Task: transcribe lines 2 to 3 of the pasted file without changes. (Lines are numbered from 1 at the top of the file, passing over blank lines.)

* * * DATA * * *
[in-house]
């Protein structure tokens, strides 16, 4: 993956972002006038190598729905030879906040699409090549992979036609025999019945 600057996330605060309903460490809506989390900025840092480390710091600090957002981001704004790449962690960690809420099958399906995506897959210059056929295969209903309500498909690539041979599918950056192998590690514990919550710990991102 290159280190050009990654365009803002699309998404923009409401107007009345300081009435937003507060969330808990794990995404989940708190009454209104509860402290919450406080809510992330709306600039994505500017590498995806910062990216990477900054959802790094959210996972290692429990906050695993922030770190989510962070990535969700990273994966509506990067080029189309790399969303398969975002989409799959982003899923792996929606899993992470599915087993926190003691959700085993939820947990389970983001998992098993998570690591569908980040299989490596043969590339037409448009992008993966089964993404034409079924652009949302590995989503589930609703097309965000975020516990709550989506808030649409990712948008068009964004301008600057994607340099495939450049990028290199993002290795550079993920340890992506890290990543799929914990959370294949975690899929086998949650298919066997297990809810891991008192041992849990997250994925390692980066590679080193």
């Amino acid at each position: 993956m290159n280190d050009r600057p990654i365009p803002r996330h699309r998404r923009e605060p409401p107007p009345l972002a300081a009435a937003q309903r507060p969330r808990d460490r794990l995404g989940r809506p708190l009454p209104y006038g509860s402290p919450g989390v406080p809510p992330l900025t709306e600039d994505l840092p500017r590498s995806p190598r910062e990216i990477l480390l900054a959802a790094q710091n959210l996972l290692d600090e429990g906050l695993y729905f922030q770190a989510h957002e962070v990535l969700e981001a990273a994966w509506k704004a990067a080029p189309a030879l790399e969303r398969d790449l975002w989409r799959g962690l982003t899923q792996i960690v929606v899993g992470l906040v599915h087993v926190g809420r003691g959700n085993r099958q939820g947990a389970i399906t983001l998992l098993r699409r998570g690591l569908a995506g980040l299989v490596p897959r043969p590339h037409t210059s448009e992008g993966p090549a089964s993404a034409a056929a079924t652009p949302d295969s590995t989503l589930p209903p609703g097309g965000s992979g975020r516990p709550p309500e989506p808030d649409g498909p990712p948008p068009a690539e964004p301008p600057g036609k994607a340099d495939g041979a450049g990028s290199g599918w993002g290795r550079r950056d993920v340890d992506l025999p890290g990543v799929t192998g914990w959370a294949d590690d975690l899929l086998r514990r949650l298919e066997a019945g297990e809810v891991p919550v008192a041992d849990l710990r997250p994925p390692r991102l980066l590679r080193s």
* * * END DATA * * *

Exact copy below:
């Protein structure tokens, strides 16, 4: 993956972002006038190598729905030879906040699409090549992979036609025999019945 600057996330605060309903460490809506989390900025840092480390710091600090957002981001704004790449962690960690809420099958399906995506897959210059056929295969209903309500498909690539041979599918950056192998590690514990919550710990991102 290159280190050009990654365009803002699309998404923009409401107007009345300081009435937003507060969330808990794990995404989940708190009454209104509860402290919450406080809510992330709306600039994505500017590498995806910062990216990477900054959802790094959210996972290692429990906050695993922030770190989510962070990535969700990273994966509506990067080029189309790399969303398969975002989409799959982003899923792996929606899993992470599915087993926190003691959700085993939820947990389970983001998992098993998570690591569908980040299989490596043969590339037409448009992008993966089964993404034409079924652009949302590995989503589930609703097309965000975020516990709550989506808030649409990712948008068009964004301008600057994607340099495939450049990028290199993002290795550079993920340890992506890290990543799929914990959370294949975690899929086998949650298919066997297990809810891991008192041992849990997250994925390692980066590679080193």
């Amino acid at each position: 993956m290159n280190d050009r600057p990654i365009p803002r996330h699309r998404r923009e605060p409401p107007p009345l972002a300081a009435a937003q309903r507060p969330r808990d460490r794990l995404g989940r809506p708190l009454p209104y006038g509860s402290p919450g989390v406080p809510p992330l900025t709306e600039d994505l840092p500017r590498s995806p190598r910062e990216i990477l480390l900054a959802a790094q710091n959210l996972l290692d600090e429990g906050l695993y729905f922030q770190a989510h957002e962070v990535l969700e981001a990273a994966w509506k704004a990067a080029p189309a030879l790399e969303r398969d790449l975002w989409r799959g962690l982003t899923q792996i960690v929606v899993g992470l906040v599915h087993v926190g809420r003691g959700n085993r099958q939820g947990a389970i399906t983001l998992l098993r699409r998570g690591l569908a995506g980040l299989v490596p897959r043969p590339h037409t210059s448009e992008g993966p090549a089964s993404a034409a056929a079924t652009p949302d295969s590995t989503l589930p209903p609703g097309g965000s992979g975020r516990p709550p309500e989506p808030d649409g498909p990712p948008p068009a690539e964004p301008p600057g036609k994607a340099d495939g041979a450049g990028s290199g599918w993002g290795r550079r950056d993920v340890d992506l025999p890290g990543v799929t192998g914990w959370a294949d590690d975690l899929l086998r514990r949650l298919e066997a019945g297990e809810v891991p919550v008192a041992d849990l710990r997250p994925p390692r991102l980066l590679r080193s």